The Sheraton is a harbor-area hotel without a place on the water. There's a stunning view of tall city buildings from its Impulses bar -- a jazzy place with three movie screens and nine TV sets that broadcast in unison somebody singing something -- but McHenry's, the Sheraton's restaurant, has no outlook.
Its dining room is restful, spacious, vacuumed and featureless, like most rooms required to be a great many things to a great many people. We caught it almost empty on two different nights, but its fortunes probably vary with the tides of the convention trade.
We came having seen McHenry's new ad: "Samplings Menu -- appetizer-size portions of creative entrees -- 'A little of this, a little of that . . .' " A nice idea.
The two-page samplings menu lists seven dishes that cost $3.95 each, seven dishes that cost $4.95 each, and six dishes that cost $5.95 each. Choose one dish from each of the three groups and you pay a special price of $13.95. (A regular menu exists, but to see it, you have to ask.)
We had two specials one night, and a dinner of a la carte dishes another night. First time around, we learned that the basic format was proteins and spinach. Second time, when we ordered a baked potato for $1.50 and a plate of grilled vegetables for $1.50 (slices of grilled fresh zucchini and yellow squash), we thought the potato and the squashes were the best things going.
Carpaccio and pasta and fettuccine tarragon both cost $3.95. The carpaccio wasn't the classic, suave Italian serving of raw beef, but rather, four thin slices of rare roast beef, seasoned and brown at the edges, glossed with a flavorful olive oil, and scattered with capers. Good enough, except for a clump of cold Parmesan-and-capers-enhanced rigatoni with the stiff texture of pasta cooked well before. The fettuccine dish was much better, a simple tossing of fettuccine and mushrooms in cream, tarragon (dried, we thought) and a bit of lemon juice.
From the $4.95 list, we sampled chicken with salsa and goat cheese, veal with basil and pine nuts, and rigatoni with white beans and lamb. The chicken lay over spinach, next to a radicchio leaf filled with hot salsa. It could have worked, but the chicken morsel was tough; also, McHenry's uses a fibrous, crinkly spinach that's less refined than smooth-leafed spinach. In addition, tomato-sauce red next to radicchio red is not visually appealing. Still, we liked the dish's two squares of zestful, clean-tasting goat cheese.
In the second dish, chewy veal lay over spinach in a bitter sauce that included dull, soft pine nuts. (Several other dishes were equally bitter and peculiarly granular, which led us to wonder whether the bitter foods shared a sauce-factory past.) To the side were more cold rigatoni.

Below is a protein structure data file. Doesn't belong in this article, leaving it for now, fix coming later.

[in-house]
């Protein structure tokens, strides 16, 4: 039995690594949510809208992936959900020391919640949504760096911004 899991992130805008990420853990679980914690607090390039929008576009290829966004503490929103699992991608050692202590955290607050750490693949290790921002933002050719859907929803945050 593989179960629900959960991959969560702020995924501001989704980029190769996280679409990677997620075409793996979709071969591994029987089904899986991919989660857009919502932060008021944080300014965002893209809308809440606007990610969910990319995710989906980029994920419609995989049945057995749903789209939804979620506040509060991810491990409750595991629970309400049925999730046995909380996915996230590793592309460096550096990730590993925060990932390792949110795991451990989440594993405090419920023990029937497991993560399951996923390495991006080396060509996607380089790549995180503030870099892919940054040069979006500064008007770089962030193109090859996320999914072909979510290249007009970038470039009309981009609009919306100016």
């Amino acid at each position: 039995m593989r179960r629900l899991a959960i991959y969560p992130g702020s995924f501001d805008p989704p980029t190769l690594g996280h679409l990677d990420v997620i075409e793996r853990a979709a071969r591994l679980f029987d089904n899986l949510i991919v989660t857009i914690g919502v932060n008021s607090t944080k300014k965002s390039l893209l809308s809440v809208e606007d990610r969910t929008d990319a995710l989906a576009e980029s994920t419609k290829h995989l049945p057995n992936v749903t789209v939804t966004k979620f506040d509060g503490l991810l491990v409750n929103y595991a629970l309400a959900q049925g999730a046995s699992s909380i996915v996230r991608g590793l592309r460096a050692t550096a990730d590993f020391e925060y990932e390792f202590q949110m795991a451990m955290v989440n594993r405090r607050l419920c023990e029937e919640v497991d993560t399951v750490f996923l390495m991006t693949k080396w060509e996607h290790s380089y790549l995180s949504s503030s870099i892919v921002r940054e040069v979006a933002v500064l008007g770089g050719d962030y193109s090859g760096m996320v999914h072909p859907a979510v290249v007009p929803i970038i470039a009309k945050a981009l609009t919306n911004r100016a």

The lamb cubes were delicious, but they came with a different bitter rigatoni, and with some bland white beans.
What's the score so far? Points for roast beef, olive oil, capers, fettuccine and mushrooms, goat cheese and lamb. Demerits for veal, sauces, rigatoni, beans and spinach.
The four $5.95 dishes we sampled were shrimp sunrise, swordfish Nicoise, crab cake and veal Stilton. The shrimp, aged into mealy softness, were served with spinach soaked in an orange juice sauce. The swordfish was dry but came with a pleasant salad of attractively sweet-and-sour-dressed corn kernels, onion, green pepper, black beans and red pepper, this time in a radicchio leaf that looked pretty.
The thin crab cake tasted marginally old, and came with a bitter-edged sauce made partly of mustard seeds. The tough veal was served on spinach, with a dried tomato, a dried yellow pepper and two dabs of genuine, pungent blue cheese. So, yes to the corn salad and the cheese, and no to the rest.
One evening we drank a forgettable Fetzer 1988 zinfandel ($20), but the second night's 1990 Rosemount chardonnay from Australia ($18), lightly fruity and lightly acidic, was one we'd happily choose again.
Neither of the two desserts we tried convinced us that the kitchen was strong on sweets. A mammoth square of bread pudding ($2.95) was oily and bland, while a dish of bananas Calypso ($3.95) consisted of real whipped cream, but also tasteless, ice-crystalled vanilla ice cream, slices of unripe banana, and a brown sauce that was somewhat thick, somewhat sweet and somewhat bitter.
Two quibbles: Black plates can look beautiful, but they make fingerprints glaringly visible. And both of our waiters poured wine to the brims of our glasses. Asked to pour less, both said they'd been trained to pour to the top. I vote for educating employees in wine niceties. Wine can be aromatic, given a chance, but its esters need room in which to volatilize. Paying $20, one wants a decent-size glass -- these were small and clunky -- and half a glass of air to go with the wine. Next: Sam's Waterside
Sheraton Inner Harbor Hotel, 300 S. Charles St.,
Lunch 11 a.m. to 5 p.m. daily; dinner 5 p.m. to 11 p.m. daily
ACCEPTS: All major credit cards
FEATURES: A sampling menu
NO-SMOKING AREA: Yes
WHEELCHAIR ACCESS: Yes